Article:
All 15 of the plenary lectures will be outstanding—these are “can’t miss” sessions for me. I am also looking forward to new and exciting discoveries—for example, we have a session about the use of virtual reality in pain management, and several medical device companies are debuting innovative technologies and solutions for pain management. In fact, we have an Innovation Lab in the Exhibit Hall that features demonstrations of new technology, as well as conversations with the plenary lecturers. There is no doubt that there will be discussions on the use of opioids for various pain conditions and how to provide new and better pain management options. It is always stimulating to learn what new drugs are in development for pain. From the program, it is evident that there will be presentations on clinical trials on new drugs under development, and I will be monitoring those sessions very carefully.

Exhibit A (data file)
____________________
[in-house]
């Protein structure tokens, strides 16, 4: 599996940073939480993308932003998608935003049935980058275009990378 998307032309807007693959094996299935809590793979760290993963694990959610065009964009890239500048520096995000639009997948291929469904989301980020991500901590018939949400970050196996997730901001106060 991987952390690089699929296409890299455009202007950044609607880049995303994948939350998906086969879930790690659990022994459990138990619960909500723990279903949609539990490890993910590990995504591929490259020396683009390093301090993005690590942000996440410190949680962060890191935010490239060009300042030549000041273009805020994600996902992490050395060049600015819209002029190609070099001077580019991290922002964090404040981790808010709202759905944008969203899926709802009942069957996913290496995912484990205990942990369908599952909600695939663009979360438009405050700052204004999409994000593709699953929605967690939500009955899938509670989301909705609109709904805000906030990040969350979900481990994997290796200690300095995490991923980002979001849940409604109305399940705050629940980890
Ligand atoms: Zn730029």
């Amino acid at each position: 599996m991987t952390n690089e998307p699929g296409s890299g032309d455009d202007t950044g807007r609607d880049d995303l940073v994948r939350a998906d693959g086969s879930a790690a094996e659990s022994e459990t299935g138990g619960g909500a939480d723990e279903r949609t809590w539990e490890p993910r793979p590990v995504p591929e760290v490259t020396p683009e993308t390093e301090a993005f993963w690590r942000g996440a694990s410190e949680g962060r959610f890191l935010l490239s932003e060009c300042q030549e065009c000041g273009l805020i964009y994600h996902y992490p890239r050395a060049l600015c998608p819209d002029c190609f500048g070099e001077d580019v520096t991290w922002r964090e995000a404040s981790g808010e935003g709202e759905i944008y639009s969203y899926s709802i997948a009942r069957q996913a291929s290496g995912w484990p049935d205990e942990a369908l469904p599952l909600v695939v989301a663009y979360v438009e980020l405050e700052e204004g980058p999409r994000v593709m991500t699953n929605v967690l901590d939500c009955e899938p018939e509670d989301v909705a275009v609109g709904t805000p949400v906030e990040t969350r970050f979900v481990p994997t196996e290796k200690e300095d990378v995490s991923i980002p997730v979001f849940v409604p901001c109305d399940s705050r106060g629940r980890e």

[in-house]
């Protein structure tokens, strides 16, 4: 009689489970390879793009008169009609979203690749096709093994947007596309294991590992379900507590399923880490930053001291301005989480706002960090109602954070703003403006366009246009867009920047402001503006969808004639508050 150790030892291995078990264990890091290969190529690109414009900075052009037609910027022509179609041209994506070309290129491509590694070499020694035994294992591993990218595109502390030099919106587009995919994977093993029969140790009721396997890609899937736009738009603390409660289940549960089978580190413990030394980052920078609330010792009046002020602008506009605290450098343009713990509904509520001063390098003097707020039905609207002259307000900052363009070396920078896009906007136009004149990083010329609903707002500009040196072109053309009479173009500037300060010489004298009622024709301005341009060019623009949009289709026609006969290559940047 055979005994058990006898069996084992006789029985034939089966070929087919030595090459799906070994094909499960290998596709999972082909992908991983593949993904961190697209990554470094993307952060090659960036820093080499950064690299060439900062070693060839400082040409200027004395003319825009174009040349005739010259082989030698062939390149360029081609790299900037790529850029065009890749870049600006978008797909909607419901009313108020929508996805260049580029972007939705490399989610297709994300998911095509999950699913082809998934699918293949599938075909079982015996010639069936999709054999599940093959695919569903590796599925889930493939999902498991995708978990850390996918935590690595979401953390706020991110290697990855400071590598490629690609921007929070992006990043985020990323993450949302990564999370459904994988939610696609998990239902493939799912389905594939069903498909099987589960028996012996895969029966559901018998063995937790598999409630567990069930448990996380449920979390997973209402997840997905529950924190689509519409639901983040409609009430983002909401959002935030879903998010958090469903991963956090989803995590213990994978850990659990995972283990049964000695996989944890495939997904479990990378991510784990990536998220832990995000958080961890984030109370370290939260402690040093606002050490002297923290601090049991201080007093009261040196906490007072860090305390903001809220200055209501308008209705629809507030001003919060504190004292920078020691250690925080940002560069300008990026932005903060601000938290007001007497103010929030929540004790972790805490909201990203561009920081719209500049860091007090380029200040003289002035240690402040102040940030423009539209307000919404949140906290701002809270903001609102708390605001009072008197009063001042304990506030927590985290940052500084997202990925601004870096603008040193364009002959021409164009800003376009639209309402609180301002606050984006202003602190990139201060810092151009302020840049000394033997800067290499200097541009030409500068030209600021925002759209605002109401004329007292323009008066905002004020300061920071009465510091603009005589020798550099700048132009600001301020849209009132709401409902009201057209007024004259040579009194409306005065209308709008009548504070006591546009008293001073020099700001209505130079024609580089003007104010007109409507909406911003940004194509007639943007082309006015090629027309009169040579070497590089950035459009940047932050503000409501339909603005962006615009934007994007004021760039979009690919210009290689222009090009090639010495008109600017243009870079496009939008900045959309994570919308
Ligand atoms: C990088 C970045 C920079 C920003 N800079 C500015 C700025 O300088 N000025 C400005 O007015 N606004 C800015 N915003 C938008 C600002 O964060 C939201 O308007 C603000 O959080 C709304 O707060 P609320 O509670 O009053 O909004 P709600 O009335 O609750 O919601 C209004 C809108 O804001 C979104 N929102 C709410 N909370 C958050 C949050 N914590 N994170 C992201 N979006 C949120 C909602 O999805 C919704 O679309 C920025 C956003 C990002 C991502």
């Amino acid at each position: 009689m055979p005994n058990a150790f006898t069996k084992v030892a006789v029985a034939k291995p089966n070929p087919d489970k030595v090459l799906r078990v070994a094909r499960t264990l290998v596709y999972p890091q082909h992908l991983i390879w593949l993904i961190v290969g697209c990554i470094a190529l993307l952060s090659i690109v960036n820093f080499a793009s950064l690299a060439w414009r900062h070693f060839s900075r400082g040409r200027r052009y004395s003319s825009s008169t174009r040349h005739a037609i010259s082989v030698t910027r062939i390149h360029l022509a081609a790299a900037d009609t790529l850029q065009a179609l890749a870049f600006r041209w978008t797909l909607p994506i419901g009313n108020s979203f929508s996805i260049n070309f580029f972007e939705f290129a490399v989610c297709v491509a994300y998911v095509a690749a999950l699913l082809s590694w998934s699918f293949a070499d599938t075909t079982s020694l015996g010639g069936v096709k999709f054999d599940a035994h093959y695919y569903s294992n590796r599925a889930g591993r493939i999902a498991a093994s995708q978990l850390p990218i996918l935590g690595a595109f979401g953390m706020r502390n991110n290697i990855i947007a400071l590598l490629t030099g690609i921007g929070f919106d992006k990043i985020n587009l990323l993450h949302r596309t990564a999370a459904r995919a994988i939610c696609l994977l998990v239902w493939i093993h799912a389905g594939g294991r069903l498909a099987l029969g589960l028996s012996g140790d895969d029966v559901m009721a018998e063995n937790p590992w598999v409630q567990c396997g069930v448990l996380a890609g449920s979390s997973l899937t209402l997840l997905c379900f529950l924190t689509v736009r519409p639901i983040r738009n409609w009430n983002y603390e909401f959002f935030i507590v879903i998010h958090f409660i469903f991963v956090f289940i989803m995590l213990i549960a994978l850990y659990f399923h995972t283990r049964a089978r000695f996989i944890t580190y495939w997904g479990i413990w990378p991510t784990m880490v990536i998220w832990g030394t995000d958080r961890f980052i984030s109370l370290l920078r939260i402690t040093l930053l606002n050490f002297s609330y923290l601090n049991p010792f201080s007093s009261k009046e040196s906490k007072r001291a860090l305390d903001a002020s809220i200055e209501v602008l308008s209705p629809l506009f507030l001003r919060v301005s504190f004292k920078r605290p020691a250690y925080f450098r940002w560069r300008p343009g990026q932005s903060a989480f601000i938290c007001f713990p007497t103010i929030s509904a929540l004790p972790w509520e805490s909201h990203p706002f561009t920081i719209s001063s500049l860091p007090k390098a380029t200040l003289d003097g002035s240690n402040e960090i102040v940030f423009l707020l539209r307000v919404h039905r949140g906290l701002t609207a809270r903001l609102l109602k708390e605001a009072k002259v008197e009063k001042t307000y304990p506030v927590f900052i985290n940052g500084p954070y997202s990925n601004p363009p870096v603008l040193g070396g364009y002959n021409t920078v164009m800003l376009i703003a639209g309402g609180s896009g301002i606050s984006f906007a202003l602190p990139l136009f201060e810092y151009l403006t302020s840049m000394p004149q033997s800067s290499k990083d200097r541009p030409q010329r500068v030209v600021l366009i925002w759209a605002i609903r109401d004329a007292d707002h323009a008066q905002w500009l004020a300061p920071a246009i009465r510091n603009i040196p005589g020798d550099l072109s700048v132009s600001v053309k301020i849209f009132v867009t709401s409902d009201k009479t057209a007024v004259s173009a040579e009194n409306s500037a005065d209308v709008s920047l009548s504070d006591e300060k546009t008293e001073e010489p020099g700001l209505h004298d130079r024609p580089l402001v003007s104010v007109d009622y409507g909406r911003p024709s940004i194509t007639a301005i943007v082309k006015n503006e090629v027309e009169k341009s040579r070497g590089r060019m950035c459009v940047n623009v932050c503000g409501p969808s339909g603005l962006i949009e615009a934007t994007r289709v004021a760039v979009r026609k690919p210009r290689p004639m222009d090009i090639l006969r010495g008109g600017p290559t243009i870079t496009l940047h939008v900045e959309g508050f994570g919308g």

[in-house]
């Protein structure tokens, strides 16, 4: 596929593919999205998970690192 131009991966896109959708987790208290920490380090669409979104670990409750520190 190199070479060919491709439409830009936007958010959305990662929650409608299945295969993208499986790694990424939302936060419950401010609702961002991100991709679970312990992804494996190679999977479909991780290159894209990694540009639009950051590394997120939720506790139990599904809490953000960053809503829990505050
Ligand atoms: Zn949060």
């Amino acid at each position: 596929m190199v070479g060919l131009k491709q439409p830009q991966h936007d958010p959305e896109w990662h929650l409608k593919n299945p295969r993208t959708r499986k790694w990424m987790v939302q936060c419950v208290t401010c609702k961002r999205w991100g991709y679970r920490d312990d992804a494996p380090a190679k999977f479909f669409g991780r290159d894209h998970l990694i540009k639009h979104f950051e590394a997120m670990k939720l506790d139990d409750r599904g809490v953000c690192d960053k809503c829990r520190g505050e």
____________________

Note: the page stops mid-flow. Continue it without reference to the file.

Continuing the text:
A new addition to the program this year is the inclusion of hands-on practical workshops. We know that attendees are interested in learning new techniques that they can bring back to their practices. We are offering three different workshops: a Neuromodulation Hands-on Cadaver Workshop; a QST Hands-on Workshop; and an Ultrasound Guided Interventions Hands-on Workshop. We are encouraged that this type of hands-on learning has been so well received, and are planning to incorporate it in future Congresses.

One unique session is our two-part Pain Management in Elite Athletes special sessions. Top medical officers from the International Olympic Committee (IOC), National Collegiate Athletic Association (NCAA), and the National Football League (NFL) will be at the Congress to present findings from the recent IOC consensus document, and provide an overview of pain management policy from major sports organizations, as well as in-depth case studies from former elite athletes and leaders from sports organizations.

What do you treasure most about the World Congress?